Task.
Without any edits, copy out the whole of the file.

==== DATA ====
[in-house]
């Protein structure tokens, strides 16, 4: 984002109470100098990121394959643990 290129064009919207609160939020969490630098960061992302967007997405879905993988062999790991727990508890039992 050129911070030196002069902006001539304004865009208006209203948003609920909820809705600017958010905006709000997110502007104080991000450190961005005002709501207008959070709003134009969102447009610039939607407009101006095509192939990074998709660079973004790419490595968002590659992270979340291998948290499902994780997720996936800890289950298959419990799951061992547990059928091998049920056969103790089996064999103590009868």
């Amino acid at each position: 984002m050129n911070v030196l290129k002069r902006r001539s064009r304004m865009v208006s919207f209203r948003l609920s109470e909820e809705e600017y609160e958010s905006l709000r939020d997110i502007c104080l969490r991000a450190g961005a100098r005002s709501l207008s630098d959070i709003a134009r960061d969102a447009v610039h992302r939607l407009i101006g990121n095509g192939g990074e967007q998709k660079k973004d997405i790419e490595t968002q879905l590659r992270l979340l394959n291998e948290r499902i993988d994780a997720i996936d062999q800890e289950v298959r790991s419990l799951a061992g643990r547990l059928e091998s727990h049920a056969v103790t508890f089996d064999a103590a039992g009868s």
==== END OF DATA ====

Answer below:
[in-house]
């Protein structure tokens, strides 16, 4: 984002109470100098990121394959643990 290129064009919207609160939020969490630098960061992302967007997405879905993988062999790991727990508890039992 050129911070030196002069902006001539304004865009208006209203948003609920909820809705600017958010905006709000997110502007104080991000450190961005005002709501207008959070709003134009969102447009610039939607407009101006095509192939990074998709660079973004790419490595968002590659992270979340291998948290499902994780997720996936800890289950298959419990799951061992547990059928091998049920056969103790089996064999103590009868």
């Amino acid at each position: 984002m050129n911070v030196l290129k002069r902006r001539s064009r304004m865009v208006s919207f209203r948003l609920s109470e909820e809705e600017y609160e958010s905006l709000r939020d997110i502007c104080l969490r991000a450190g961005a100098r005002s709501l207008s630098d959070i709003a134009r960061d969102a447009v610039h992302r939607l407009i101006g990121n095509g192939g990074e967007q998709k660079k973004d997405i790419e490595t968002q879905l590659r992270l979340l394959n291998e948290r499902i993988d994780a997720i996936d062999q800890e289950v298959r790991s419990l799951a061992g643990r547990l059928e091998s727990h049920a056969v103790t508890f089996d064999a103590a039992g009868s």